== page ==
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Found 4 results

  1. Hi there, I'm looking for advice as a non-traditional applicant. I have really been wanting to go back to school for my masters in SLP. I received my first bachelors in 2015 in the field of communication. I currently work as a business analyst in IT full time. Early this year I began taking some pre-requisite coursework in communicative science/disorders. My goal was to apply this year for a fall 19. However, I really didn't feel like I had a strong application. I did not do well in undergrad....I finished with a 2.89 I believe and Gre scores not impressive 140/152. So I wanted to take this year to really improve my chances. I can't go back and fix my GPA the courses I bombed were completely unrelated and I was told if they weren't relevant to what I want to now I shouldn't re-take them. What I have done is ensure that I do well in whatever courses I am taking now....my GPA is probably about a 3.7-3.8 with the classes I am taking through Utah State University. The two areas where I really need help is gaining experience and my letter of recommendations. Although not mandatory I would really like to get some volunteer or observation hours. However no one has gotten back to me, does anyone have any advice for being able to get a volunteering opportunity. I was thinking of asking one of my old professors to write me one, getting one from any volunteering opportunity, and I'm planning on taking one or two CSD classes at any college near me with the goal of getting a LOR. The classes I am currently taking are online and pre-recorded. We don't have any contact with the professor so I didn't want to ask for a LOR for any of the online classes I've taken. I've been feeling kind of discouraged lately so I'm looking for any advice from anyone who's taken a non-traditional route into this field. -Michelle
  2. Hello everyone, Just some quick background. Long story short, I went to college for undergrad full time up until my first semester senior year. Due to personal reasons, I left to take a 2 year break. I went back in Fall 2017 to finish up my requirements and graduated in December. I am planing to apply to graduate school in the next 1-2 years. The school that I am definitely interested in requires a writing sample that is 15-20 pages long from undergraduate work. I have a sample that meets the length requirement. However, it was written about 3 years ago and my writing has evolved since then. I don't have any other recent samples (the final classes that I took were in French and Math). So, I would like to edit the paper that I do have. I was considering reaching out to students in the English department at my local hometown college for assistance in editing my writing sample to make it application ready. Since it is a lengthy paper, I figured that I would likely need to pay said editor for their help. I am not a current student, So I am not eligible to use my alma mater's writing center. Has anybody ever gone this route before? Does anyone have other suggestions for help with getting my paper edited? Does anyone know what a fair price might be for someone to edit a 20 page (about 6,000 words) paper for graduate school admissions? Any help would be greatly appreciated! Thank you!
  3. Hi, I am evaluating changing career into public health focused on global health and sustainability. I have had multiple good school (think JHU, GW, Berkeley) and got good advice. I wanted to reach out to this community and get other perspectives as well. I do not have a traditional public health background but do have over 20 years of experience in management/strategy consulting and recently "ventured" into sustainability working on the people health. My intent is to bridge the gap between private sector organization and public health and help organizations connect the "triple bottom line" to health of the employees, develop strategies, programs and initiatives, and develop measurement criteria to evaluate business impact. I have a bachelors in engineering, masters in management (strategy) and an MBA from top 10 school with a decent GPA. I have not taken the GRE yet and need to start preparing for it. I am focusing on part-time programs (preferably Dr PH) since cannot do any full-time ones, given my family commitments. Does anyone have any ideas or thoughts around how my profile would fit in for some of the top programs and what kind of GRE score would I need to get to compensate for my lack of PH background? Thanks in advance. Zman.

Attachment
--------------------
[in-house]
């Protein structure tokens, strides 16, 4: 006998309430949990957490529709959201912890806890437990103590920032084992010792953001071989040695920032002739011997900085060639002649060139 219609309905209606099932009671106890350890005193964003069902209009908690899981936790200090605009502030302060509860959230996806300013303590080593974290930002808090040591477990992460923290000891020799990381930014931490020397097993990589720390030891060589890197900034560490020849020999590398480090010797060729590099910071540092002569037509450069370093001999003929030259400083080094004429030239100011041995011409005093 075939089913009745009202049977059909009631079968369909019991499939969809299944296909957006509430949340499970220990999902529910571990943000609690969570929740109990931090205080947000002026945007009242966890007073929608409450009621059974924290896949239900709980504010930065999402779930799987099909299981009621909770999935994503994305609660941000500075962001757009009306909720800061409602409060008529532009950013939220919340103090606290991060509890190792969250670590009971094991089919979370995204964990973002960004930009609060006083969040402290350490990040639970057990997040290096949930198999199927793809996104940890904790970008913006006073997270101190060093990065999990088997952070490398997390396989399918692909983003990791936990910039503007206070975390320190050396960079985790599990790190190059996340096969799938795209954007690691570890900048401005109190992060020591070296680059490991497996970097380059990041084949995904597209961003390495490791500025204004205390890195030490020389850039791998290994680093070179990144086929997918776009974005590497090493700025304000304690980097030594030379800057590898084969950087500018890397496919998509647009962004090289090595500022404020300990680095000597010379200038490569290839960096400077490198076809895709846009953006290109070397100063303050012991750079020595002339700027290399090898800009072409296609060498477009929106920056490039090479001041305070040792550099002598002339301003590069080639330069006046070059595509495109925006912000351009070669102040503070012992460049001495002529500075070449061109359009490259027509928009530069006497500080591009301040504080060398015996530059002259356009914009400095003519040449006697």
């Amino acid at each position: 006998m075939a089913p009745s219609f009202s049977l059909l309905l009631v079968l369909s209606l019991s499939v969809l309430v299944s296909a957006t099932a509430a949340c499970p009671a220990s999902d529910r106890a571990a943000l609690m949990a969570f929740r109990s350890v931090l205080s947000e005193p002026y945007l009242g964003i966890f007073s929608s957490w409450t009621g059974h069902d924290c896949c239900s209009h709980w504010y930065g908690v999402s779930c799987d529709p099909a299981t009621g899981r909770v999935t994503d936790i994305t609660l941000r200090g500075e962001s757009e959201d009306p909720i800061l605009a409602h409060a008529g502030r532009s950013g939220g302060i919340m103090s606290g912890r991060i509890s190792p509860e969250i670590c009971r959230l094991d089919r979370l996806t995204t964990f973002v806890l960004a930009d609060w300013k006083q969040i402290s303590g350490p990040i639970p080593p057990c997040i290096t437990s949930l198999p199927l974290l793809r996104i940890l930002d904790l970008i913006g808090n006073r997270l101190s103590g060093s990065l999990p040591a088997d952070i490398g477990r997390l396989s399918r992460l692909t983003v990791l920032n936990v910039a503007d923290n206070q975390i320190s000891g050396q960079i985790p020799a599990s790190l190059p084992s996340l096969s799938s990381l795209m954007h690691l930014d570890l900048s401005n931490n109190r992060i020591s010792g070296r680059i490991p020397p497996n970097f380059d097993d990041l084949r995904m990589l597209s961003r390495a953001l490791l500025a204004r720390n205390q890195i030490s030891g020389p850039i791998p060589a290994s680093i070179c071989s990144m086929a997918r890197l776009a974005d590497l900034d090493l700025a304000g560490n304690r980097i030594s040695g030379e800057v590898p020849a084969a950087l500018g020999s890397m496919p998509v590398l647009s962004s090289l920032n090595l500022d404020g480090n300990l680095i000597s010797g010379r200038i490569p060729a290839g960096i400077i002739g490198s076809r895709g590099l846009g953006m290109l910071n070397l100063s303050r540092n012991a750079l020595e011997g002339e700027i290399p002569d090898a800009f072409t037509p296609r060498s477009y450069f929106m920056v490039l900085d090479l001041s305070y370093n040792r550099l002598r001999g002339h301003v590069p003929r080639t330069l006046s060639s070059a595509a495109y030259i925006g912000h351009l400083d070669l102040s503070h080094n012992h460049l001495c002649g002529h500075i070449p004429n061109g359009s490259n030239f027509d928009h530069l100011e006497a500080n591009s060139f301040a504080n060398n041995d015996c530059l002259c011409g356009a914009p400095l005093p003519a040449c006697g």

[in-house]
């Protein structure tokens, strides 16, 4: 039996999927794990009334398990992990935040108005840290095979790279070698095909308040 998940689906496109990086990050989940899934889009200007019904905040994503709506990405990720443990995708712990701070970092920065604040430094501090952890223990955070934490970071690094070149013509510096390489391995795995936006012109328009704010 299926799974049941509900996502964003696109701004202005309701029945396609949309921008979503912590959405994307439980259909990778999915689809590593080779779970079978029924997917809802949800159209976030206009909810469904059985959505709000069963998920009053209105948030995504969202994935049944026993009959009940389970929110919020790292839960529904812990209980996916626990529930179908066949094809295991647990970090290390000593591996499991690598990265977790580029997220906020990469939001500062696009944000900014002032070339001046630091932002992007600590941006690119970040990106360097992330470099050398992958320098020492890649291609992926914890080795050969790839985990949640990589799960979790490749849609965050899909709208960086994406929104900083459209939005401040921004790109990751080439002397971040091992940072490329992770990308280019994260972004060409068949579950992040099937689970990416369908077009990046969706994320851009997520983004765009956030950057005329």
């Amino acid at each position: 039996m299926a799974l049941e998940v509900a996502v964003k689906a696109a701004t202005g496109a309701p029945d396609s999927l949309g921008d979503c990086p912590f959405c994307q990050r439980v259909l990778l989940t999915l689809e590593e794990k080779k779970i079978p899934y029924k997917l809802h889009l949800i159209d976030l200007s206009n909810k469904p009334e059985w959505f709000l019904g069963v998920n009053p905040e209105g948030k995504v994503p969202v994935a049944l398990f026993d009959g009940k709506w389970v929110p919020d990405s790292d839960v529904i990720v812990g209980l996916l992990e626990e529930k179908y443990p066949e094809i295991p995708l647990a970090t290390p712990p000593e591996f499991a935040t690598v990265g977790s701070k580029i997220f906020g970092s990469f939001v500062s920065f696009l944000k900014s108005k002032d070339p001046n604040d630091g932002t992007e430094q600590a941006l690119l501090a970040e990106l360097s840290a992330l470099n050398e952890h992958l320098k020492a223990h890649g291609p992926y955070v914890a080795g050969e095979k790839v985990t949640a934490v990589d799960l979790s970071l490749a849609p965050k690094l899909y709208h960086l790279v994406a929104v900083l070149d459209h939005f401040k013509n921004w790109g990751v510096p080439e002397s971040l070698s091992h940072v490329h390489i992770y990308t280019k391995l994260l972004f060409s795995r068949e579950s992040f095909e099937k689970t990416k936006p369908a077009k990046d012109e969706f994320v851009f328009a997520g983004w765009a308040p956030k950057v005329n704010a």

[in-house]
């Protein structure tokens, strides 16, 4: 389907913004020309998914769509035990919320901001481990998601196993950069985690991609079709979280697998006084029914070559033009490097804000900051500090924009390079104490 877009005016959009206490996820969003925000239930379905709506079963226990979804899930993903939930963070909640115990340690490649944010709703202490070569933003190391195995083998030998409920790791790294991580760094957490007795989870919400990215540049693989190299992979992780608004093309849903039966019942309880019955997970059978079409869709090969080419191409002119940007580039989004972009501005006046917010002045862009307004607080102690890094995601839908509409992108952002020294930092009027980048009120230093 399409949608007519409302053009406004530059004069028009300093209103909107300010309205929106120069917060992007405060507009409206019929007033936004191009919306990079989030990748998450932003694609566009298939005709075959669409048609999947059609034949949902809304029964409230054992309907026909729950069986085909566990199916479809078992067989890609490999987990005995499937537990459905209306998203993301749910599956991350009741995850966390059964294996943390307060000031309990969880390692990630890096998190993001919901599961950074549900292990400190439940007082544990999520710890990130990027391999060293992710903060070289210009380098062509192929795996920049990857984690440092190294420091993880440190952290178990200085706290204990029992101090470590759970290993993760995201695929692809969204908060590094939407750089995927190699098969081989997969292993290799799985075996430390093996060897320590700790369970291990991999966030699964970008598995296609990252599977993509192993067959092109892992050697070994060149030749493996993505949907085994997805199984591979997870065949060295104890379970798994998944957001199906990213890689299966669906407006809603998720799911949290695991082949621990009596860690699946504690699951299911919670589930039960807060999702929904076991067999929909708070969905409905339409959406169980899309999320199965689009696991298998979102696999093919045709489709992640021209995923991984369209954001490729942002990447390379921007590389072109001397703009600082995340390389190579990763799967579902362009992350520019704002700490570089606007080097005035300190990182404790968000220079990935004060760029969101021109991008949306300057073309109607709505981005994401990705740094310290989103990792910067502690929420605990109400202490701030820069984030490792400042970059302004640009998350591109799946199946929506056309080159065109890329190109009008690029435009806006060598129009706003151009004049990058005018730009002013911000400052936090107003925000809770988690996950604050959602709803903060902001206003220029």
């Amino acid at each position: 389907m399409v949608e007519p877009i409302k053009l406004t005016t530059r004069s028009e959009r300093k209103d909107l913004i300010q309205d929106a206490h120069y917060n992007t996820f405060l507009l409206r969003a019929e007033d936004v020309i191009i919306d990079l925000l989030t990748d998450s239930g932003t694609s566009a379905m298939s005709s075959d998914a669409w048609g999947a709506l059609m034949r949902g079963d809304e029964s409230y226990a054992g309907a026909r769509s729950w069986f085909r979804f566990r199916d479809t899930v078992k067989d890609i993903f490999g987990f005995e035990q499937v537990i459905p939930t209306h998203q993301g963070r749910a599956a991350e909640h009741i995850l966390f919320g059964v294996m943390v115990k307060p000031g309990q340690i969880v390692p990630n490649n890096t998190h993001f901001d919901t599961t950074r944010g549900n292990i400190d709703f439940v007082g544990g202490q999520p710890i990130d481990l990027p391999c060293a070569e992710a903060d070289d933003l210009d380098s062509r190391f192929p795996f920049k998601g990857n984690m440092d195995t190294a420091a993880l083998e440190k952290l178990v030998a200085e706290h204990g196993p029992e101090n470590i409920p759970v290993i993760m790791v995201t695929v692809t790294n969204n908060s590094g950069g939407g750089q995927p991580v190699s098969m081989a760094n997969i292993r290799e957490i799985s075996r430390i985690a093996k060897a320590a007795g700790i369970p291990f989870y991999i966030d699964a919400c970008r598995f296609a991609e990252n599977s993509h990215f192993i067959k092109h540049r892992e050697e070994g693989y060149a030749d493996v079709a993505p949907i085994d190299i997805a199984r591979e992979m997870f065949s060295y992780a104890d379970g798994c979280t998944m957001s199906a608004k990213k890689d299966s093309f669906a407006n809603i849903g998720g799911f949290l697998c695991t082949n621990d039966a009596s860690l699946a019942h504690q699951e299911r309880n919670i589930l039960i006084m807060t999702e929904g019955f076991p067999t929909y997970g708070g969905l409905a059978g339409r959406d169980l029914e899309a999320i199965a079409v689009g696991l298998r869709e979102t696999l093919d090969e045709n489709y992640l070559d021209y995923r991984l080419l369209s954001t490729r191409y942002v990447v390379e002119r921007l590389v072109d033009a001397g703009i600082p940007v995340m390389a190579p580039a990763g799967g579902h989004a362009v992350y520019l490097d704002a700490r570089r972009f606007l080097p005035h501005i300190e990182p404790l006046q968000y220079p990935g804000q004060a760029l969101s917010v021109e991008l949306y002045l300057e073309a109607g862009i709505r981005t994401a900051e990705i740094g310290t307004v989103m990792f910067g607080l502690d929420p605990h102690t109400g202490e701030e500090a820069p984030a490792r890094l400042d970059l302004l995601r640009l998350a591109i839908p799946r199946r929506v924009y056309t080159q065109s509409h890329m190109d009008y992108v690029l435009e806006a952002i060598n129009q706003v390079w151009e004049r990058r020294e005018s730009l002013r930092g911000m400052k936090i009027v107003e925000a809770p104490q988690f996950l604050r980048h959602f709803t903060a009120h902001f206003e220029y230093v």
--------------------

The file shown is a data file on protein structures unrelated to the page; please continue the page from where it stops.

4. Hi! Recently I've decided to face a rather significant fear and simultaneously pursue a passion; I want to apply to graduate school to study Religion, particularly ethics, with the eventual goal of obtaining a Ph.D. Academically, I'm interested chiefly in Ethics. I feel I need more understanding of Christian history and world religious thought. I am mostly interested in inter-faith dialogue and ethics on issues of sexuality and gender, with a sub-focus on humane education/peace studies. I am personally interested in religious literacy, inter-faith dialogue, and inter-disciplinary connections (particularly in art and literature in practice, with a contemporary focus. I am less interested in historical artwork -- I am interested in art as part of the religious experience, art as part of theological dialogue, and creativity as part of religious community, etc.) My educational background is interesting, non-traditional in some ways, and I am concerned it will handicap me in this process. First, I did not attend high school (excepting one semester) and graduated with a HSED (GED+civics+financial literacy). Despite this, I ended up testing average on my ACTs and attending college. While at school I studied art, had no initial study skills, but managed to earn a cumulative 3.5 before having a small crisis which resulted in dropping/failing/incompletes in a few classes (final grades unknown). I transferred schools and started the very next semester (spring) at a new school, and therefore never had a look at my GPA after that fact. After transferring, I changed majors to Religious Studies and did very well. However, the school I graduated from had a very small (and relatively unknown) religious studies department. Potentially more to my detriment, however, is the fact that this school (Alverno College) does not use grades, and therefore I have no GPA. Only a glowing narrative transcript of all the work I've done over the two years I was there. They do offer a service to translate my narrative record into a cumulative GPA for schools that require this, but I haven't the slightest idea of what it would be. The feedback I got for all my classes was good, if not great, and in many cases (as with my major courses) excellent. If I had to guess, I'd say 3.5+ given my scores at the previous college. GRE to be taken in one week. Stats: -B.A. Alverno College, Religious Studies -- Unknown GPA (estimated conservatively at 3.2) -Attended North Park University, Art (studio, for 3 years) 3.0-3.5 GPA -Excellent employment record (Run three community programs, lots of autonomy and achievement in a professional setting, massive teaching experience -- but with children and teens, not adults) -Excellent recommendations, but only one recommendation from a Religious Studies faculty (took courses mainly from one prof, many adjuncts and transfer credits) -President of the College Art Association at NPU -Student Speaker at Graduation (auditioned and was chosen to be commencement speaker) -Peer Academic Advised (similar to TA) at NPU, two semesters -GRE: unknown -No stats or research classes taken, no work published or presented. -No language skills - passed French 1 & 2 but currently have only a basic understanding. Could change this with hard self directed study -Religious affiliation (currnet): Society of Friends/Quaker (unofficial, attend but am not a member yet) -Religious Background: Lutheran and non-denom evangelical Questions - please feel free to address one or all or make comments, all feedback is appreciated! Are my interests too broad for graduate school applications, or do you feel these topics are inter-connected enough? Do I lack focus? For M.A. in Religion or Theology, how important is it to find a faculty member that has similar research interests? Given my interests (above), is there a particular school I should be looking at? Currently on my list are: Notre Dame, Duke, Harvard Divinity, Marquette, and possibly University of Chicago. (Possibility for funding is a requirement) Any thoughts/experience with narrative transcripts, how big of a setback will this be for me? The school itself is well recognized, but in fields other than religion. Given my background and qualifications as they are, is it possible that I am a qualified enough for some of the programs I'm looking at, or does my candidacy sound sort of like a long-shot at best? How many, if any, masters candidates start out with zero language competency? What is the best way to learn reading-level proficiency in a language, and which languages are best? It seems French & German for my purposes, but what about biblical languages? Do all schools require an interview, do schools interview at all? How does this work? I've read about it some places, but it doesn't seem to be listed among formal admissions processes. Keeping my personal and academic interests in mind, do you have any reading suggestions? My library is full of books and journals that I feel are meaningful and important, but I feel like I could be missing some very big things. My background in history is shoddy at best. (I've always been sort of wrapped up in my own little world of self-discovery and contemplation that sometimes I lose what's important in the big picture, hence my potentially impaired qualifications.) --- I realize this is long, so thank you in advance for taking the time. I have little to no frame of reference, I did not have a professor pushing me to pursue grad school (at the time I had a great job with lots of potential for a secure career, she felt that despite the fact I'd do well, the job outlook is very grim -- also, at the time, I was still very torn between creative writing, art making, and religious studies. I also was worried about being a woman - my faith growing up considered women to be ineligible for theological training and religious teaching/leadership outside Sunday school). Anyway! At the end of the day, the study of religion, writing about religion and spirituality, exploring the religious experience and cultural expression -- this line of thought is where I feel most at home, most compelled to move forward, and it's what I keep coming back to (albeit with many confusing inter-disciplinary interests attached). Thank you thank you!